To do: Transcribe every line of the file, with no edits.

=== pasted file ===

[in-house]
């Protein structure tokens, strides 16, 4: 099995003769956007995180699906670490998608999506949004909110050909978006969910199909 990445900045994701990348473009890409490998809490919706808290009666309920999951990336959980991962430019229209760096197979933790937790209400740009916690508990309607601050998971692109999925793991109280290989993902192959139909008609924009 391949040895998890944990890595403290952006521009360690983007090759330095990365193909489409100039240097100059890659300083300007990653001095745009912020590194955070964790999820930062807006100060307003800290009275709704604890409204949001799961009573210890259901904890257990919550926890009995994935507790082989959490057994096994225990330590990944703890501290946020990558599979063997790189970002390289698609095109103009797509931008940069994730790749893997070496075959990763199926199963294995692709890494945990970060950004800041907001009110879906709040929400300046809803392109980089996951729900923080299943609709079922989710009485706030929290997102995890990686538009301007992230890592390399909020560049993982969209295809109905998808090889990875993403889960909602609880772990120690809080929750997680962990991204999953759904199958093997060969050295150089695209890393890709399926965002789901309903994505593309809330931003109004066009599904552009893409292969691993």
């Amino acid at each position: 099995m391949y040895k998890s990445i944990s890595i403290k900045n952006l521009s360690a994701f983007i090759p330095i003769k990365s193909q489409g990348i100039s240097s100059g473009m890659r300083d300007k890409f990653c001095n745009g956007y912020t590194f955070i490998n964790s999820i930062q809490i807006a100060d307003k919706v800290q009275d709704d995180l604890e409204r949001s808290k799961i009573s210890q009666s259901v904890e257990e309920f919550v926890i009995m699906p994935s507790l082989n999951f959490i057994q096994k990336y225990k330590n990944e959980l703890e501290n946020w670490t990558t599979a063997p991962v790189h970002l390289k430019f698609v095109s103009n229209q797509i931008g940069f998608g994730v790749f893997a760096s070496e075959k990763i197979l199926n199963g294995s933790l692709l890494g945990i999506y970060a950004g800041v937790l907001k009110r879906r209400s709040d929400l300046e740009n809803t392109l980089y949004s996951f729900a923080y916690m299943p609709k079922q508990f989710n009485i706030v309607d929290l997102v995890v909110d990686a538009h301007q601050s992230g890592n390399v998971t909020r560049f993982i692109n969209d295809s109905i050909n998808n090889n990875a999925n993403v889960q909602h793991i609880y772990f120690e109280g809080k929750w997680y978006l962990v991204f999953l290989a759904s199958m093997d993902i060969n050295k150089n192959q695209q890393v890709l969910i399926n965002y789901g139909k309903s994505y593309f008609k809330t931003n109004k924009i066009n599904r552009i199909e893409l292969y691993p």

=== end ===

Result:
[in-house]
């Protein structure tokens, strides 16, 4: 099995003769956007995180699906670490998608999506949004909110050909978006969910199909 990445900045994701990348473009890409490998809490919706808290009666309920999951990336959980991962430019229209760096197979933790937790209400740009916690508990309607601050998971692109999925793991109280290989993902192959139909008609924009 391949040895998890944990890595403290952006521009360690983007090759330095990365193909489409100039240097100059890659300083300007990653001095745009912020590194955070964790999820930062807006100060307003800290009275709704604890409204949001799961009573210890259901904890257990919550926890009995994935507790082989959490057994096994225990330590990944703890501290946020990558599979063997790189970002390289698609095109103009797509931008940069994730790749893997070496075959990763199926199963294995692709890494945990970060950004800041907001009110879906709040929400300046809803392109980089996951729900923080299943609709079922989710009485706030929290997102995890990686538009301007992230890592390399909020560049993982969209295809109905998808090889990875993403889960909602609880772990120690809080929750997680962990991204999953759904199958093997060969050295150089695209890393890709399926965002789901309903994505593309809330931003109004066009599904552009893409292969691993």
């Amino acid at each position: 099995m391949y040895k998890s990445i944990s890595i403290k900045n952006l521009s360690a994701f983007i090759p330095i003769k990365s193909q489409g990348i100039s240097s100059g473009m890659r300083d300007k890409f990653c001095n745009g956007y912020t590194f955070i490998n964790s999820i930062q809490i807006a100060d307003k919706v800290q009275d709704d995180l604890e409204r949001s808290k799961i009573s210890q009666s259901v904890e257990e309920f919550v926890i009995m699906p994935s507790l082989n999951f959490i057994q096994k990336y225990k330590n990944e959980l703890e501290n946020w670490t990558t599979a063997p991962v790189h970002l390289k430019f698609v095109s103009n229209q797509i931008g940069f998608g994730v790749f893997a760096s070496e075959k990763i197979l199926n199963g294995s933790l692709l890494g945990i999506y970060a950004g800041v937790l907001k009110r879906r209400s709040d929400l300046e740009n809803t392109l980089y949004s996951f729900a923080y916690m299943p609709k079922q508990f989710n009485i706030v309607d929290l997102v995890v909110d990686a538009h301007q601050s992230g890592n390399v998971t909020r560049f993982i692109n969209d295809s109905i050909n998808n090889n990875a999925n993403v889960q909602h793991i609880y772990f120690e109280g809080k929750w997680y978006l962990v991204f999953l290989a759904s199958m093997d993902i060969n050295k150089n192959q695209q890393v890709l969910i399926n965002y789901g139909k309903s994505y593309f008609k809330t931003n109004k924009i066009n599904r552009i199909e893409l292969y691993p």